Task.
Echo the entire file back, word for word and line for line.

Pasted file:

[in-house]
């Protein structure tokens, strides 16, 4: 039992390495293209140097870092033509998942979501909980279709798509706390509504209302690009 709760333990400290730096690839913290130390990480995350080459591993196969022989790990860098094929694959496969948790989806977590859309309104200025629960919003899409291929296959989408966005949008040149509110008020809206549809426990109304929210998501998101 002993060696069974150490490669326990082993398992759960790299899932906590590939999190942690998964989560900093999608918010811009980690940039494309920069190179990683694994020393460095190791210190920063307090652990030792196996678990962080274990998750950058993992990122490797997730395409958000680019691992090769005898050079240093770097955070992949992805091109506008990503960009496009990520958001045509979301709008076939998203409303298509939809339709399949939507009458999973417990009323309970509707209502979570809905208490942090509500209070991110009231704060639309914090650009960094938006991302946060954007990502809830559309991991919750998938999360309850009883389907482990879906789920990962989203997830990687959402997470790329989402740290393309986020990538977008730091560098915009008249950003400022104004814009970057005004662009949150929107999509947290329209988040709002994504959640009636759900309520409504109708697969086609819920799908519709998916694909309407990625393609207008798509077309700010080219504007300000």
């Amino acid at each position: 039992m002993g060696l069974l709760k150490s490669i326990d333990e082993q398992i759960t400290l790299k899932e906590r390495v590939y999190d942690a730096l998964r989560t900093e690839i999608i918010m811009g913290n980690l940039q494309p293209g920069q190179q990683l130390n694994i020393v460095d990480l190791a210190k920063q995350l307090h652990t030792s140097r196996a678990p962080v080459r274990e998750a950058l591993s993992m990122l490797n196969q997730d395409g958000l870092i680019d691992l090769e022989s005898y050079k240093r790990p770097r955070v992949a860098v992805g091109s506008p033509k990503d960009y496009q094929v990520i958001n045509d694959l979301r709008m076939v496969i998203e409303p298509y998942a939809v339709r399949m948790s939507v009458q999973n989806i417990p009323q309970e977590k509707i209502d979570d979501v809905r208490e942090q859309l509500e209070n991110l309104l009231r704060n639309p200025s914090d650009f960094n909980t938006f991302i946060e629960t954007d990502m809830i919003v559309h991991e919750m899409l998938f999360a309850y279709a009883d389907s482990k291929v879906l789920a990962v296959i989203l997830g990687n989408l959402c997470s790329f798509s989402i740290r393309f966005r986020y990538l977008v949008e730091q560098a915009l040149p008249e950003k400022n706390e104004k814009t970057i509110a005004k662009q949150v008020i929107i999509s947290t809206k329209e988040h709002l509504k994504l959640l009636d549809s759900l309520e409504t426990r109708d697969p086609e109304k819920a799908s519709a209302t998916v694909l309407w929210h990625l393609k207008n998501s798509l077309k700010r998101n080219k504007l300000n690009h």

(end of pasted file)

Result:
[in-house]
């Protein structure tokens, strides 16, 4: 039992390495293209140097870092033509998942979501909980279709798509706390509504209302690009 709760333990400290730096690839913290130390990480995350080459591993196969022989790990860098094929694959496969948790989806977590859309309104200025629960919003899409291929296959989408966005949008040149509110008020809206549809426990109304929210998501998101 002993060696069974150490490669326990082993398992759960790299899932906590590939999190942690998964989560900093999608918010811009980690940039494309920069190179990683694994020393460095190791210190920063307090652990030792196996678990962080274990998750950058993992990122490797997730395409958000680019691992090769005898050079240093770097955070992949992805091109506008990503960009496009990520958001045509979301709008076939998203409303298509939809339709399949939507009458999973417990009323309970509707209502979570809905208490942090509500209070991110009231704060639309914090650009960094938006991302946060954007990502809830559309991991919750998938999360309850009883389907482990879906789920990962989203997830990687959402997470790329989402740290393309986020990538977008730091560098915009008249950003400022104004814009970057005004662009949150929107999509947290329209988040709002994504959640009636759900309520409504109708697969086609819920799908519709998916694909309407990625393609207008798509077309700010080219504007300000």
């Amino acid at each position: 039992m002993g060696l069974l709760k150490s490669i326990d333990e082993q398992i759960t400290l790299k899932e906590r390495v590939y999190d942690a730096l998964r989560t900093e690839i999608i918010m811009g913290n980690l940039q494309p293209g920069q190179q990683l130390n694994i020393v460095d990480l190791a210190k920063q995350l307090h652990t030792s140097r196996a678990p962080v080459r274990e998750a950058l591993s993992m990122l490797n196969q997730d395409g958000l870092i680019d691992l090769e022989s005898y050079k240093r790990p770097r955070v992949a860098v992805g091109s506008p033509k990503d960009y496009q094929v990520i958001n045509d694959l979301r709008m076939v496969i998203e409303p298509y998942a939809v339709r399949m948790s939507v009458q999973n989806i417990p009323q309970e977590k509707i209502d979570d979501v809905r208490e942090q859309l509500e209070n991110l309104l009231r704060n639309p200025s914090d650009f960094n909980t938006f991302i946060e629960t954007d990502m809830i919003v559309h991991e919750m899409l998938f999360a309850y279709a009883d389907s482990k291929v879906l789920a990962v296959i989203l997830g990687n989408l959402c997470s790329f798509s989402i740290r393309f966005r986020y990538l977008v949008e730091q560098a915009l040149p008249e950003k400022n706390e104004k814009t970057i509110a005004k662009q949150v008020i929107i999509s947290t809206k329209e988040h709002l509504k994504l959640l009636d549809s759900l309520e409504t426990r109708d697969p086609e109304k819920a799908s519709a209302t998916v694909l309407w929210h990625l393609k207008n998501s798509l077309k700010r998101n080219k504007l300000n690009h």